• Dairy Goodness

How much sugar should you consume daily?

By Courtney Gerlach

Courtney is a Registered Dietitian at Fonterra. She holds a BSc. Food Science & Nutrition, and a MHSc in Nutrition & Dietetics

  • Dairy Goodness

While you’re probably mindful of the amount of sugar you eat, do you know how much you should consume, and how to strike the right balance?

Find out how much sugar is okay, what sugars you should limit, and how to cut down your intake.

What types of sugar should you limit?

Sugar is found in a wide range of food and drinks, but all forms of sugar can fit under one of two categories – a free sugar, or a naturally occurring sugar.

1. Naturally occurring sugars: 

  • Found naturally in foods and drinks that are beneficial to your diet, such as fresh whole fruit, vegetables, grains and plain milk products.
  • There is no need to reduce your intake of these foods and drinks because of their natural sugar content. 
  • Naturally occurring sugars are often only found in small amounts and are almost always coupled with nutritious vitamins and minerals.
  • As a general rule, aim to consume at least 5 servings of vegetables, 2-3 serves of milk or milk products and 2 portions of fruit every day.

2. Free sugars

  • Can be found in any food or drink you buy or prepare that has added sugar, as well as sugars found in honey, syrups, fruit juices and fruit juice concentrates.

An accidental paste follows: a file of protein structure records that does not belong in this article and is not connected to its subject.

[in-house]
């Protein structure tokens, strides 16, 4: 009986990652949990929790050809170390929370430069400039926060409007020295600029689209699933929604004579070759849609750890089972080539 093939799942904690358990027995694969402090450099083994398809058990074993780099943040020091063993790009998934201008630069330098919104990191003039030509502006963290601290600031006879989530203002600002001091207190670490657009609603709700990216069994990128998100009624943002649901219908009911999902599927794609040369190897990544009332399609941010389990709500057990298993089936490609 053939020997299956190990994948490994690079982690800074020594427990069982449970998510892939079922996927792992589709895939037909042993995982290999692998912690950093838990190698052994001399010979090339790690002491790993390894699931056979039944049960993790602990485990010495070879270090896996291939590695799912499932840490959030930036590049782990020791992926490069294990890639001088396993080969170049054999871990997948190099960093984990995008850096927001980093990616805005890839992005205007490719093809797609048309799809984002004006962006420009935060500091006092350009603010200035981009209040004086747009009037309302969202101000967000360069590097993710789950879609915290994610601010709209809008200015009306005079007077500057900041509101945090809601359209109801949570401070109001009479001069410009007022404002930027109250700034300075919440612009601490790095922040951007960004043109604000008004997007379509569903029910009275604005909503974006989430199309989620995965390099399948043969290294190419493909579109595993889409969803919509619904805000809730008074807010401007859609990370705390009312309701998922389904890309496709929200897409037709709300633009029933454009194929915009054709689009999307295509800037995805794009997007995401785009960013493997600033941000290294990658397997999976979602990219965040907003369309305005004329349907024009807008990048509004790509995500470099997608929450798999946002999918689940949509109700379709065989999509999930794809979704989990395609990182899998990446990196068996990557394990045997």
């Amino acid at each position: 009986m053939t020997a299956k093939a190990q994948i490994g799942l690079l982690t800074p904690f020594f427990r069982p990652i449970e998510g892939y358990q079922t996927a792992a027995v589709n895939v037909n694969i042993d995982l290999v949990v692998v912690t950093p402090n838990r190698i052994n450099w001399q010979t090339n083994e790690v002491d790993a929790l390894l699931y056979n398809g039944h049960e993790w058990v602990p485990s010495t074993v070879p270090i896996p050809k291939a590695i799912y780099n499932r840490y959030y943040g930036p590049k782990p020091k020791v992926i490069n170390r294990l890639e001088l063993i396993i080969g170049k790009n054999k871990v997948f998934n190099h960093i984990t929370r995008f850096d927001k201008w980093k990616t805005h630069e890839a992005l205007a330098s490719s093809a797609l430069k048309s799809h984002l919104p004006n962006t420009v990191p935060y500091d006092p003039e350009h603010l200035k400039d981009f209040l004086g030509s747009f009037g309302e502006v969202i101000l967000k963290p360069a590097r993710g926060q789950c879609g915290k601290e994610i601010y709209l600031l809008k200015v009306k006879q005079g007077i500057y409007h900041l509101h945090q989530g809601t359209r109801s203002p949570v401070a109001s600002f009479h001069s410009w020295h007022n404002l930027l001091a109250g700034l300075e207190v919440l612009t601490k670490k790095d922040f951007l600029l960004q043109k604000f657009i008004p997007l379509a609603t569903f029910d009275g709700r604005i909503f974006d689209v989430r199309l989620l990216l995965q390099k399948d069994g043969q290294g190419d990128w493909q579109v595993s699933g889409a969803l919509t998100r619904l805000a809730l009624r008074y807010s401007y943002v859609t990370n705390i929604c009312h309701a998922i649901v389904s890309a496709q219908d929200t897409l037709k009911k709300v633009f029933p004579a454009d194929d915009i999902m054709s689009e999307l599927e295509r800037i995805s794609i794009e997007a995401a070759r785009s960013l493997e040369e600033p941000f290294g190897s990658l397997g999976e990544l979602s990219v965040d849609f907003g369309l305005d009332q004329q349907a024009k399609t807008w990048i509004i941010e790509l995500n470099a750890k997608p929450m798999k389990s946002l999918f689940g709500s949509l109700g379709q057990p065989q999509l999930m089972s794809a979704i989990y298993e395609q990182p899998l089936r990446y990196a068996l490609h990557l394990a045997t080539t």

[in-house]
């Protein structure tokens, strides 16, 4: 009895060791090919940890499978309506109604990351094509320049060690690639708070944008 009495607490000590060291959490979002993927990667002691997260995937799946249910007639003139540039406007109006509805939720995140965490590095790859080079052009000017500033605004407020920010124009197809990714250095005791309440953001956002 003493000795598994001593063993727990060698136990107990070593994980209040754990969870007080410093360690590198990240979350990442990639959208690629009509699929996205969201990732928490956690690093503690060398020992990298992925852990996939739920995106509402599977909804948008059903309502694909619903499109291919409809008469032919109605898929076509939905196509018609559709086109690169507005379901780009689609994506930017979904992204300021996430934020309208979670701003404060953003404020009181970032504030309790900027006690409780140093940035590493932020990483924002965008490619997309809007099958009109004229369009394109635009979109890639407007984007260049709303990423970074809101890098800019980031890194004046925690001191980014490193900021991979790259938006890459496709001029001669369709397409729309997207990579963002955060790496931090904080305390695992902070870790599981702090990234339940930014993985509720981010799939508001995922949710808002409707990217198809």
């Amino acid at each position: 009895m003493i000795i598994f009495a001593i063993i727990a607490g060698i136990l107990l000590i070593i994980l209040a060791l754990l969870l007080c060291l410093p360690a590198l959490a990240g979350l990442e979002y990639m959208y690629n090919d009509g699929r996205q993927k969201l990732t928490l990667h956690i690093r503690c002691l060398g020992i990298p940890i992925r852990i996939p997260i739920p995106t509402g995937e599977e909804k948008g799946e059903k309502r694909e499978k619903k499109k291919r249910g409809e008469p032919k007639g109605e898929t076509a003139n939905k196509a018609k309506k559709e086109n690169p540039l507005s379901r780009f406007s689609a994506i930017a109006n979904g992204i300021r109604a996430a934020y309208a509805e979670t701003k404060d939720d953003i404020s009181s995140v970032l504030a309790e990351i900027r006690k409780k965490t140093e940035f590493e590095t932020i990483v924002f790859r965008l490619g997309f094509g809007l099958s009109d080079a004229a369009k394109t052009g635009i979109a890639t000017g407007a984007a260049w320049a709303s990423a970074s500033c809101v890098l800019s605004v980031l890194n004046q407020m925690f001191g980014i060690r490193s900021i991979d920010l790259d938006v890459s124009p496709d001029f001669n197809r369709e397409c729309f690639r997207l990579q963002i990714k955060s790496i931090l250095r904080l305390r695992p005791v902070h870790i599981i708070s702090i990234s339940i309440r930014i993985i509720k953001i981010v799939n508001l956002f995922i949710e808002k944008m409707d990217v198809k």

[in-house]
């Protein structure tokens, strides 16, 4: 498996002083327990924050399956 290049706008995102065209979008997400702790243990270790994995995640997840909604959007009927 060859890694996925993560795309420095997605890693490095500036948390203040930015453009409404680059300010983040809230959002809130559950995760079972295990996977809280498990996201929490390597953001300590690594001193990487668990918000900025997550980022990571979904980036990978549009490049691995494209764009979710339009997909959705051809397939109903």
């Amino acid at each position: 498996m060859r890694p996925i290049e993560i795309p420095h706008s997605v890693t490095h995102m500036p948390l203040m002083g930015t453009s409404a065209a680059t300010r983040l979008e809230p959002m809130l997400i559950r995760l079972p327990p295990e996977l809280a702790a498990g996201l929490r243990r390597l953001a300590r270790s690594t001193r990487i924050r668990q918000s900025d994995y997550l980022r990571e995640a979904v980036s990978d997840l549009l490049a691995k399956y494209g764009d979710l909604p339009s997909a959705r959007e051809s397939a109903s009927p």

• Forms of free sugar include glucose, fructose, and sucrose – also known as table sugar. 
  • While table sugar is well-known, all free sugars, regardless of their source can be detrimental to health when consumed in excess. This includes coconut sugar, agave syrup, brown sugar, date sugar, corn syrup solids and rice malt syrup. 
  • Try to limit your intake of free sugars, as a high intake has been associated with an increased risk of suffering from tooth decay and becoming overweight or obese.

Other refined carbohydrates, such as maltodextrin and starches – while not strictly considered free sugars - are also sometimes added to foods and drinks. Unfortunately these also provide additional ‘empty calories’ and can quickly break down in your body in a similar way to free sugars.

How much sugar can you consume per day?

While there’s no need to place a limit on the amount of naturally occurring sugars, we should keep an eye on how much free sugar we consumeThe World Health Organization recommends limiting the amount of free sugars we consume to less than 10% of total energy intake to reduce the risk of developing dental decay and becoming overweight or obese. For an adult, this is around 12 teaspoons per day, while an average 5 year old should be aiming for less than 9 teaspoons per day. 

Limited evidence suggests that a further reduction to below 5% of total energy intake may be beneficial to help prevent tooth decay. For an average adult, this is equivalent to around 6 teaspoons of free sugars per day. For a 5 year old, this is less than 4 ½ teaspoons each day.